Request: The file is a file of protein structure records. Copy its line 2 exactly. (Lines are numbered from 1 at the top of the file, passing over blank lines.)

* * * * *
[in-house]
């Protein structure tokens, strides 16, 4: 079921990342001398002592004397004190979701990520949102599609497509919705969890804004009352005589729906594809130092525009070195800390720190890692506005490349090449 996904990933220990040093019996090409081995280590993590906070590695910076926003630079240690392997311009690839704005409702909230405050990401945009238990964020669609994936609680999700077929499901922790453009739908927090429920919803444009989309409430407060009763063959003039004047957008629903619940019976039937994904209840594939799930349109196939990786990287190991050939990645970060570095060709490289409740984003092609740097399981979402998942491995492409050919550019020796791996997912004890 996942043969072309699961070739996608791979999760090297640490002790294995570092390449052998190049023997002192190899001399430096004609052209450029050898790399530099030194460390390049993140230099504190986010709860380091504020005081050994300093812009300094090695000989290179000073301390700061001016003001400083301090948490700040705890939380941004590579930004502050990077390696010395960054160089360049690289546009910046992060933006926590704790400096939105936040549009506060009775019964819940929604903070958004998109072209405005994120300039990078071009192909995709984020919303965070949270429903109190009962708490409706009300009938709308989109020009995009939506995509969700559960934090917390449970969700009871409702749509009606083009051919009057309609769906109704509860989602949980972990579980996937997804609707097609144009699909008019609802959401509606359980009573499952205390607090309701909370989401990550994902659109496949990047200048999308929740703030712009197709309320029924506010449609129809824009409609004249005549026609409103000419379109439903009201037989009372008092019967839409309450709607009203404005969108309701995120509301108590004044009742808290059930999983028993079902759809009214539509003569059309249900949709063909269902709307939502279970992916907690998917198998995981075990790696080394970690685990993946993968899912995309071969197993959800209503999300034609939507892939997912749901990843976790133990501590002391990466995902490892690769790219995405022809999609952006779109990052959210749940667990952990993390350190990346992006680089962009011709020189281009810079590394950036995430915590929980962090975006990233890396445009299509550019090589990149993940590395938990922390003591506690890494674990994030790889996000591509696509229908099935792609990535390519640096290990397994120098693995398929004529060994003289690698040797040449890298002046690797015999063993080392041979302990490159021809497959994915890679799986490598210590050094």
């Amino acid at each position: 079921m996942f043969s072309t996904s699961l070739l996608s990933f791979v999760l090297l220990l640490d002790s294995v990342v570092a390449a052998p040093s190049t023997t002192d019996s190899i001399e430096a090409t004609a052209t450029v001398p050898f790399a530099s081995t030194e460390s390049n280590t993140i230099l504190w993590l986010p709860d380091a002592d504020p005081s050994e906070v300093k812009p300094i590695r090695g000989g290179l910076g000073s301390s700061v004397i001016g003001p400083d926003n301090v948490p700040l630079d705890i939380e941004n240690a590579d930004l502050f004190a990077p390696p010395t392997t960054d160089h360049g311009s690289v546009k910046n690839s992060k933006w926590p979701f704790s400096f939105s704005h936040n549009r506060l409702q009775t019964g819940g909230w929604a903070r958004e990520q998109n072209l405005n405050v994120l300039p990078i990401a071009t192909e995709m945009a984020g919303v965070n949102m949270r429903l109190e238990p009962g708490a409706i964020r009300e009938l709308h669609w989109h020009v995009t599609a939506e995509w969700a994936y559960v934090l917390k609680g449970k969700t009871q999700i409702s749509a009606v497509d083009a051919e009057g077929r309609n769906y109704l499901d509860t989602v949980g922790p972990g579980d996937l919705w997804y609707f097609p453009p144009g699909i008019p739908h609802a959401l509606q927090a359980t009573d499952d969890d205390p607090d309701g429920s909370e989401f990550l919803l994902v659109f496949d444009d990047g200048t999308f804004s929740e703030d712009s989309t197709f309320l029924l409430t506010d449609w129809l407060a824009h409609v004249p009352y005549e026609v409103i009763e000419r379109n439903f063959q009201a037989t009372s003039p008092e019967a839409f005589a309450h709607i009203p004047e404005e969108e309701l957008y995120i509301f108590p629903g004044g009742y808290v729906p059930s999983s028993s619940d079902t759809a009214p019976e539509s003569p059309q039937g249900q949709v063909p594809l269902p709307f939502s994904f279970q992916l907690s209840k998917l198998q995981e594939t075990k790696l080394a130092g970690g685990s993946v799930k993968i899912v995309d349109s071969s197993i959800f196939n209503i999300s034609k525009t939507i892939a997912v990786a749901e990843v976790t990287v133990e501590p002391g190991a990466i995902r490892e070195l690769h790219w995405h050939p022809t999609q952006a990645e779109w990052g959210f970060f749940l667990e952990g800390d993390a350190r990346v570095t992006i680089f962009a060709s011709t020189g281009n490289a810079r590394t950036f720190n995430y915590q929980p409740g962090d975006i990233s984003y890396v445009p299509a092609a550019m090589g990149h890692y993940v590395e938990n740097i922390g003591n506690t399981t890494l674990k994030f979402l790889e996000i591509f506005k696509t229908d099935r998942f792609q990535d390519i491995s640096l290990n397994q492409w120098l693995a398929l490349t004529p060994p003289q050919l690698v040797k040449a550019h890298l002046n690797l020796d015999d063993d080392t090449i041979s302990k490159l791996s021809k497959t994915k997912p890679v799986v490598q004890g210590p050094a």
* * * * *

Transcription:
């Protein structure tokens, strides 16, 4: 079921990342001398002592004397004190979701990520949102599609497509919705969890804004009352005589729906594809130092525009070195800390720190890692506005490349090449 996904990933220990040093019996090409081995280590993590906070590695910076926003630079240690392997311009690839704005409702909230405050990401945009238990964020669609994936609680999700077929499901922790453009739908927090429920919803444009989309409430407060009763063959003039004047957008629903619940019976039937994904209840594939799930349109196939990786990287190991050939990645970060570095060709490289409740984003092609740097399981979402998942491995492409050919550019020796791996997912004890 996942043969072309699961070739996608791979999760090297640490002790294995570092390449052998190049023997002192190899001399430096004609052209450029050898790399530099030194460390390049993140230099504190986010709860380091504020005081050994300093812009300094090695000989290179000073301390700061001016003001400083301090948490700040705890939380941004590579930004502050990077390696010395960054160089360049690289546009910046992060933006926590704790400096939105936040549009506060009775019964819940929604903070958004998109072209405005994120300039990078071009192909995709984020919303965070949270429903109190009962708490409706009300009938709308989109020009995009939506995509969700559960934090917390449970969700009871409702749509009606083009051919009057309609769906109704509860989602949980972990579980996937997804609707097609144009699909008019609802959401509606359980009573499952205390607090309701909370989401990550994902659109496949990047200048999308929740703030712009197709309320029924506010449609129809824009409609004249005549026609409103000419379109439903009201037989009372008092019967839409309450709607009203404005969108309701995120509301108590004044009742808290059930999983028993079902759809009214539509003569059309249900949709063909269902709307939502279970992916907690998917198998995981075990790696080394970690685990993946993968899912995309071969197993959800209503999300034609939507892939997912749901990843976790133990501590002391990466995902490892690769790219995405022809999609952006779109990052959210749940667990952990993390350190990346992006680089962009011709020189281009810079590394950036995430915590929980962090975006990233890396445009299509550019090589990149993940590395938990922390003591506690890494674990994030790889996000591509696509229908099935792609990535390519640096290990397994120098693995398929004529060994003289690698040797040449890298002046690797015999063993080392041979302990490159021809497959994915890679799986490598210590050094």